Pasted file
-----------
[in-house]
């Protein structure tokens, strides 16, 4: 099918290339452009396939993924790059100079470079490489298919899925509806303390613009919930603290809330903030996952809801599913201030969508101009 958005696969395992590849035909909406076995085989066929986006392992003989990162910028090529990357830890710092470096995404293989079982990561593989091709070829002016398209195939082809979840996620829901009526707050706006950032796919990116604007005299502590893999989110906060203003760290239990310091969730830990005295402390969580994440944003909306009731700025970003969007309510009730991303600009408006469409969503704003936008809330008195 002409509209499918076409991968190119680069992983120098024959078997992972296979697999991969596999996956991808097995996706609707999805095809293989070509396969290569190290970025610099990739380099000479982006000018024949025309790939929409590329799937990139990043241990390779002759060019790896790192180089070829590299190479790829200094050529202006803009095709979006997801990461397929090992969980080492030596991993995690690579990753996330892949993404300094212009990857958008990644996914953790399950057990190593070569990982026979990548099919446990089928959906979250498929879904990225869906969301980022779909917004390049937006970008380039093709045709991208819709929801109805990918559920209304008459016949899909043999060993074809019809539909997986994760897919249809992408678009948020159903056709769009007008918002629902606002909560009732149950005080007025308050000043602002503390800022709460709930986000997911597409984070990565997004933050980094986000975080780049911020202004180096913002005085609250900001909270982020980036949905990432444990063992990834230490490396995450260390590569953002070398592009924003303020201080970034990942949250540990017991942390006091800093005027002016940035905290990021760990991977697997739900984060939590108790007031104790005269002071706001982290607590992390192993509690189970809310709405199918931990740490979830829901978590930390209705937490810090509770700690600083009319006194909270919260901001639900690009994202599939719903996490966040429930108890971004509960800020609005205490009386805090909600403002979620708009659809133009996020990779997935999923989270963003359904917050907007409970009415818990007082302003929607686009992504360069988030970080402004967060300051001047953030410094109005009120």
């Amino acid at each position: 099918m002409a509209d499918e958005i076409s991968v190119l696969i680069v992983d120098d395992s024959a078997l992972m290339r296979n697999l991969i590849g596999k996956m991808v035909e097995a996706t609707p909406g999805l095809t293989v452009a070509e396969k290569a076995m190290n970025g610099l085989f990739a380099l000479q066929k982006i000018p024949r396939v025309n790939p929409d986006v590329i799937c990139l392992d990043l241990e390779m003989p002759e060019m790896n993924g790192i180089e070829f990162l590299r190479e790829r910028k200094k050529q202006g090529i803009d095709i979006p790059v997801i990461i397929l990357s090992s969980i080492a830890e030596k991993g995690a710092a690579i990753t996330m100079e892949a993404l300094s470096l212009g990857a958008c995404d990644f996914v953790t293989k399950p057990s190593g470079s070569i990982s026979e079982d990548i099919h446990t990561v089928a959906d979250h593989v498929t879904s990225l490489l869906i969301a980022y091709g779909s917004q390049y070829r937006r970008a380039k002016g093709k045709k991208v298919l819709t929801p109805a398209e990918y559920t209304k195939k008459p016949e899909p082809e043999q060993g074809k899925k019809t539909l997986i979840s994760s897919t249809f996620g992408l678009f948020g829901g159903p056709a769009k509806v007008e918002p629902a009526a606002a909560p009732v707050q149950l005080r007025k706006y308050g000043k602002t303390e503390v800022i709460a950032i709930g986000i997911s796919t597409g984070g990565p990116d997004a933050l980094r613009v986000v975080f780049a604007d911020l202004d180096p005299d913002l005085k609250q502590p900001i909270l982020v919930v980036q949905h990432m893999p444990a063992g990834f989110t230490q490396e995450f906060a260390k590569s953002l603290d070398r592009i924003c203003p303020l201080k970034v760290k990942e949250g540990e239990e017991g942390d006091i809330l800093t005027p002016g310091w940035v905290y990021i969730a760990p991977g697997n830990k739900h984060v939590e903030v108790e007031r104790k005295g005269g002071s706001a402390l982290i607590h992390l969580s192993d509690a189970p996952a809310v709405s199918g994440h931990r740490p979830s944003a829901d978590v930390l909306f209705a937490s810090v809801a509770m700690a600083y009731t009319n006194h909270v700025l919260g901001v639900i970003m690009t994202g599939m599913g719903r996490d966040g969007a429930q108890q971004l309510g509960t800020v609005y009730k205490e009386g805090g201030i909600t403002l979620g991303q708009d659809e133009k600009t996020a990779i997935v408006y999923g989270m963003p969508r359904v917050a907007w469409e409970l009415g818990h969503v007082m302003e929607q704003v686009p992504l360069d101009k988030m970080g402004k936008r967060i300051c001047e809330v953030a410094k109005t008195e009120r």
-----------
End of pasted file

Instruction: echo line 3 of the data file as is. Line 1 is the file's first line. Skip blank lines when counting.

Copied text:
């Amino acid at each position: 099918m002409a509209d499918e958005i076409s991968v190119l696969i680069v992983d120098d395992s024959a078997l992972m290339r296979n697999l991969i590849g596999k996956m991808v035909e097995a996706t609707p909406g999805l095809t293989v452009a070509e396969k290569a076995m190290n970025g610099l085989f990739a380099l000479q066929k982006i000018p024949r396939v025309n790939p929409d986006v590329i799937c990139l392992d990043l241990e390779m003989p002759e060019m790896n993924g790192i180089e070829f990162l590299r190479e790829r910028k200094k050529q202006g090529i803009d095709i979006p790059v997801i990461i397929l990357s090992s969980i080492a830890e030596k991993g995690a710092a690579i990753t996330m100079e892949a993404l300094s470096l212009g990857a958008c995404d990644f996914v953790t293989k399950p057990s190593g470079s070569i990982s026979e079982d990548i099919h446990t990561v089928a959906d979250h593989v498929t879904s990225l490489l869906i969301a980022y091709g779909s917004q390049y070829r937006r970008a380039k002016g093709k045709k991208v298919l819709t929801p109805a398209e990918y559920t209304k195939k008459p016949e899909p082809e043999q060993g074809k899925k019809t539909l997986i979840s994760s897919t249809f996620g992408l678009f948020g829901g159903p056709a769009k509806v007008e918002p629902a009526a606002a909560p009732v707050q149950l005080r007025k706006y308050g000043k602002t303390e503390v800022i709460a950032i709930g986000i997911s796919t597409g984070g990565p990116d997004a933050l980094r613009v986000v975080f780049a604007d911020l202004d180096p005299d913002l005085k609250q502590p900001i909270l982020v919930v980036q949905h990432m893999p444990a063992g990834f989110t230490q490396e995450f906060a260390k590569s953002l603290d070398r592009i924003c203003p303020l201080k970034v760290k990942e949250g540990e239990e017991g942390d006091i809330l800093t005027p002016g310091w940035v905290y990021i969730a760990p991977g697997n830990k739900h984060v939590e903030v108790e007031r104790k005295g005269g002071s706001a402390l982290i607590h992390l969580s192993d509690a189970p996952a809310v709405s199918g994440h931990r740490p979830s944003a829901d978590v930390l909306f209705a937490s810090v809801a509770m700690a600083y009731t009319n006194h909270v700025l919260g901001v639900i970003m690009t994202g599939m599913g719903r996490d966040g969007a429930q108890q971004l309510g509960t800020v609005y009730k205490e009386g805090g201030i909600t403002l979620g991303q708009d659809e133009k600009t996020a990779i997935v408006y999923g989270m963003p969508r359904v917050a907007w469409e409970l009415g818990h969503v007082m302003e929607q704003v686009p992504l360069d101009k988030m970080g402004k936008r967060i300051c001047e809330v953030a410094k109005t008195e009120r």